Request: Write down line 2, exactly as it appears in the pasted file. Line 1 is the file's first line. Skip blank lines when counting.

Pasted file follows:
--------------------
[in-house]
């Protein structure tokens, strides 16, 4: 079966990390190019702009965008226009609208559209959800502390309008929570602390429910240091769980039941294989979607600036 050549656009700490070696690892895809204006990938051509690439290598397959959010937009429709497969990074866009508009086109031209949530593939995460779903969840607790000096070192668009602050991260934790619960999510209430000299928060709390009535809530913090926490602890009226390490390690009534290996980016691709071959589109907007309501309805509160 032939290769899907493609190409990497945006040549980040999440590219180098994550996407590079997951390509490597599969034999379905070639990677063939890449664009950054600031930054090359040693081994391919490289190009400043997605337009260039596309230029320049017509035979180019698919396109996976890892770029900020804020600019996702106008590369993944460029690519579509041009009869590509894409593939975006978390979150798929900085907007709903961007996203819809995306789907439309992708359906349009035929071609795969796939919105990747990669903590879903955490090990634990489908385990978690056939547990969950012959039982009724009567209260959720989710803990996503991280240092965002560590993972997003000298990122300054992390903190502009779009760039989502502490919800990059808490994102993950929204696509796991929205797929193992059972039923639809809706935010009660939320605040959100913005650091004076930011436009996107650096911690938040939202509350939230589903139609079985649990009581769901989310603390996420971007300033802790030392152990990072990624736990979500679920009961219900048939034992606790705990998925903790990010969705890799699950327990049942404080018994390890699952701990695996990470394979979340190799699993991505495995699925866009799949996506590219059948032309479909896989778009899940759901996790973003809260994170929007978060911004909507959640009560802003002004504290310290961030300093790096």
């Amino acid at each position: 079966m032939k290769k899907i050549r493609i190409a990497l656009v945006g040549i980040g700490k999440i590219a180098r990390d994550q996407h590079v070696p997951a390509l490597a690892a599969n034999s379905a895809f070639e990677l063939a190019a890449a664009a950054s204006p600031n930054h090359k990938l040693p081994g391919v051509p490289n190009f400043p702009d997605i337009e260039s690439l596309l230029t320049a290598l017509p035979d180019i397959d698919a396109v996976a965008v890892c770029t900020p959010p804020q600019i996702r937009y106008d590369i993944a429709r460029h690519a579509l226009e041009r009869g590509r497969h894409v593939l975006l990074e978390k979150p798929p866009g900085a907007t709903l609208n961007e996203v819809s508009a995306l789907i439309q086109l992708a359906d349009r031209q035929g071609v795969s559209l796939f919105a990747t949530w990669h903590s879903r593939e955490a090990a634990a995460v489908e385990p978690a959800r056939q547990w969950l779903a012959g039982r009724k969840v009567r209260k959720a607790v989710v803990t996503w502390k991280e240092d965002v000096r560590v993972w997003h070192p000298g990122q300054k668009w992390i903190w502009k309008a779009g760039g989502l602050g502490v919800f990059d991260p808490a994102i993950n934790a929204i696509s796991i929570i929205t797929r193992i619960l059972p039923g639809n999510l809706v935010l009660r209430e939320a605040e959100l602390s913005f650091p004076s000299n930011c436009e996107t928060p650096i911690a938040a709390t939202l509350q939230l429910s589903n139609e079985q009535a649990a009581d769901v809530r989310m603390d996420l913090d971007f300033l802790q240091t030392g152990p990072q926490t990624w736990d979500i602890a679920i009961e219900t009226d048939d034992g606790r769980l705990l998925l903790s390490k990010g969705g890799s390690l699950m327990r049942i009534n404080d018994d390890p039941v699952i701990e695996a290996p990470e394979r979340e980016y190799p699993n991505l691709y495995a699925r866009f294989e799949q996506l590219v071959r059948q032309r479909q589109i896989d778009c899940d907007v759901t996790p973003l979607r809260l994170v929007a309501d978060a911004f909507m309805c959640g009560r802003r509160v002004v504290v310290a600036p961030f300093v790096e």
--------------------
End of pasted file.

């Protein structure tokens, strides 16, 4: 079966990390190019702009965008226009609208559209959800502390309008929570602390429910240091769980039941294989979607600036 050549656009700490070696690892895809204006990938051509690439290598397959959010937009429709497969990074866009508009086109031209949530593939995460779903969840607790000096070192668009602050991260934790619960999510209430000299928060709390009535809530913090926490602890009226390490390690009534290996980016691709071959589109907007309501309805509160 032939290769899907493609190409990497945006040549980040999440590219180098994550996407590079997951390509490597599969034999379905070639990677063939890449664009950054600031930054090359040693081994391919490289190009400043997605337009260039596309230029320049017509035979180019698919396109996976890892770029900020804020600019996702106008590369993944460029690519579509041009009869590509894409593939975006978390979150798929900085907007709903961007996203819809995306789907439309992708359906349009035929071609795969796939919105990747990669903590879903955490090990634990489908385990978690056939547990969950012959039982009724009567209260959720989710803990996503991280240092965002560590993972997003000298990122300054992390903190502009779009760039989502502490919800990059808490994102993950929204696509796991929205797929193992059972039923639809809706935010009660939320605040959100913005650091004076930011436009996107650096911690938040939202509350939230589903139609079985649990009581769901989310603390996420971007300033802790030392152990990072990624736990979500679920009961219900048939034992606790705990998925903790990010969705890799699950327990049942404080018994390890699952701990695996990470394979979340190799699993991505495995699925866009799949996506590219059948032309479909896989778009899940759901996790973003809260994170929007978060911004909507959640009560802003002004504290310290961030300093790096």